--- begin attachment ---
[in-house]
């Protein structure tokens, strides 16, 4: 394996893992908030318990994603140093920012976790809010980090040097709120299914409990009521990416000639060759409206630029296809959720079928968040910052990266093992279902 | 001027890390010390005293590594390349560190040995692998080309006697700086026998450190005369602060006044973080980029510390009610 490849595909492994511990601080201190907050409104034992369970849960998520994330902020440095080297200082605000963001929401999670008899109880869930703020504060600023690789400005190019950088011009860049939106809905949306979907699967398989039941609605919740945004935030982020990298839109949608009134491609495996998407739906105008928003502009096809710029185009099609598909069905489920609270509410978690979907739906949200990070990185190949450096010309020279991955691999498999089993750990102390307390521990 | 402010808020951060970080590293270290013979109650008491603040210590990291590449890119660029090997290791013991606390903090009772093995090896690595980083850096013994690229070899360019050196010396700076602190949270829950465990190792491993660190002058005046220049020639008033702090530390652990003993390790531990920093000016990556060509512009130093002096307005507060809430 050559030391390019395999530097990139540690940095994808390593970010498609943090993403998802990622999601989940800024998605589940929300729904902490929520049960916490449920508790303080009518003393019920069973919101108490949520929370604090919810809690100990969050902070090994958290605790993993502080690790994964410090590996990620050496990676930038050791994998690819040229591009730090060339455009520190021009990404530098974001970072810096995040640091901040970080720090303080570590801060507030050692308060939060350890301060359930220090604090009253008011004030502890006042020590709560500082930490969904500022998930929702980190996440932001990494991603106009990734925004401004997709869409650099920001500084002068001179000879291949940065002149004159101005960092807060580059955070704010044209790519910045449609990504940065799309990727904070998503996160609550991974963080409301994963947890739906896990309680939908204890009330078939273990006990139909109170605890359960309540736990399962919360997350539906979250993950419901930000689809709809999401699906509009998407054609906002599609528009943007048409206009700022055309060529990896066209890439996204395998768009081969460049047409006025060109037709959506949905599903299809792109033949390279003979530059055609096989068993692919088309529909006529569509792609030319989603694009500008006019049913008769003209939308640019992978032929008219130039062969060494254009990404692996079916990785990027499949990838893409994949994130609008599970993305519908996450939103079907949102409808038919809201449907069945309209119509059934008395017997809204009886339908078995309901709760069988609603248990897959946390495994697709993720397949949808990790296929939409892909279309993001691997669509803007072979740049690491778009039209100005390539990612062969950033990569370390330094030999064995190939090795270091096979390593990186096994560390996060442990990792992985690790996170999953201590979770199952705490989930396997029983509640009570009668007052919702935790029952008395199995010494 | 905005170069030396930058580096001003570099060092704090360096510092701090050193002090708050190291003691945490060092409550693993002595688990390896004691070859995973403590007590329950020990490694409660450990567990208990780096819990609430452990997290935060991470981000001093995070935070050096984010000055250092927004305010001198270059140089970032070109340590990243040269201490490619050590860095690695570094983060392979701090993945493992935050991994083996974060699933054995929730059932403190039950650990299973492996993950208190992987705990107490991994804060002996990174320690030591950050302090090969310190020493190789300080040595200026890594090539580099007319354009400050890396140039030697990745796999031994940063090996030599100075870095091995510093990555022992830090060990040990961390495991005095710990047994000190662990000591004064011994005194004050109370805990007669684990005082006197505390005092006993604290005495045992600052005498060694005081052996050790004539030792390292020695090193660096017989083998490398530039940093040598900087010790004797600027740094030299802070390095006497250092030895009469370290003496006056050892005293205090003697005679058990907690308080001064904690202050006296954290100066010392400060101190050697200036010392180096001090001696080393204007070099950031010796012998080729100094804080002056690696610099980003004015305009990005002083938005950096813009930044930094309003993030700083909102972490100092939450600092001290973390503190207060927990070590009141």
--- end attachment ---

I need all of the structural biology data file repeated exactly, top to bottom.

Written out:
[in-house]
């Protein structure tokens, strides 16, 4: 394996893992908030318990994603140093920012976790809010980090040097709120299914409990009521990416000639060759409206630029296809959720079928968040910052990266093992279902 | 001027890390010390005293590594390349560190040995692998080309006697700086026998450190005369602060006044973080980029510390009610 490849595909492994511990601080201190907050409104034992369970849960998520994330902020440095080297200082605000963001929401999670008899109880869930703020504060600023690789400005190019950088011009860049939106809905949306979907699967398989039941609605919740945004935030982020990298839109949608009134491609495996998407739906105008928003502009096809710029185009099609598909069905489920609270509410978690979907739906949200990070990185190949450096010309020279991955691999498999089993750990102390307390521990 | 402010808020951060970080590293270290013979109650008491603040210590990291590449890119660029090997290791013991606390903090009772093995090896690595980083850096013994690229070899360019050196010396700076602190949270829950465990190792491993660190002058005046220049020639008033702090530390652990003993390790531990920093000016990556060509512009130093002096307005507060809430 050559030391390019395999530097990139540690940095994808390593970010498609943090993403998802990622999601989940800024998605589940929300729904902490929520049960916490449920508790303080009518003393019920069973919101108490949520929370604090919810809690100990969050902070090994958290605790993993502080690790994964410090590996990620050496990676930038050791994998690819040229591009730090060339455009520190021009990404530098974001970072810096995040640091901040970080720090303080570590801060507030050692308060939060350890301060359930220090604090009253008011004030502890006042020590709560500082930490969904500022998930929702980190996440932001990494991603106009990734925004401004997709869409650099920001500084002068001179000879291949940065002149004159101005960092807060580059955070704010044209790519910045449609990504940065799309990727904070998503996160609550991974963080409301994963947890739906896990309680939908204890009330078939273990006990139909109170605890359960309540736990399962919360997350539906979250993950419901930000689809709809999401699906509009998407054609906002599609528009943007048409206009700022055309060529990896066209890439996204395998768009081969460049047409006025060109037709959506949905599903299809792109033949390279003979530059055609096989068993692919088309529909006529569509792609030319989603694009500008006019049913008769003209939308640019992978032929008219130039062969060494254009990404692996079916990785990027499949990838893409994949994130609008599970993305519908996450939103079907949102409808038919809201449907069945309209119509059934008395017997809204009886339908078995309901709760069988609603248990897959946390495994697709993720397949949808990790296929939409892909279309993001691997669509803007072979740049690491778009039209100005390539990612062969950033990569370390330094030999064995190939090795270091096979390593990186096994560390996060442990990792992985690790996170999953201590979770199952705490989930396997029983509640009570009668007052919702935790029952008395199995010494 | 905005170069030396930058580096001003570099060092704090360096510092701090050193002090708050190291003691945490060092409550693993002595688990390896004691070859995973403590007590329950020990490694409660450990567990208990780096819990609430452990997290935060991470981000001093995070935070050096984010000055250092927004305010001198270059140089970032070109340590990243040269201490490619050590860095690695570094983060392979701090993945493992935050991994083996974060699933054995929730059932403190039950650990299973492996993950208190992987705990107490991994804060002996990174320690030591950050302090090969310190020493190789300080040595200026890594090539580099007319354009400050890396140039030697990745796999031994940063090996030599100075870095091995510093990555022992830090060990040990961390495991005095710990047994000190662990000591004064011994005194004050109370805990007669684990005082006197505390005092006993604290005495045992600052005498060694005081052996050790004539030792390292020695090193660096017989083998490398530039940093040598900087010790004797600027740094030299802070390095006497250092030895009469370290003496006056050892005293205090003697005679058990907690308080001064904690202050006296954290100066010392400060101190050697200036010392180096001090001696080393204007070099950031010796012998080729100094804080002056690696610099980003004015305009990005002083938005950096813009930044930094309003993030700083909102972490100092939450600092001290973390503190207060927990070590009141």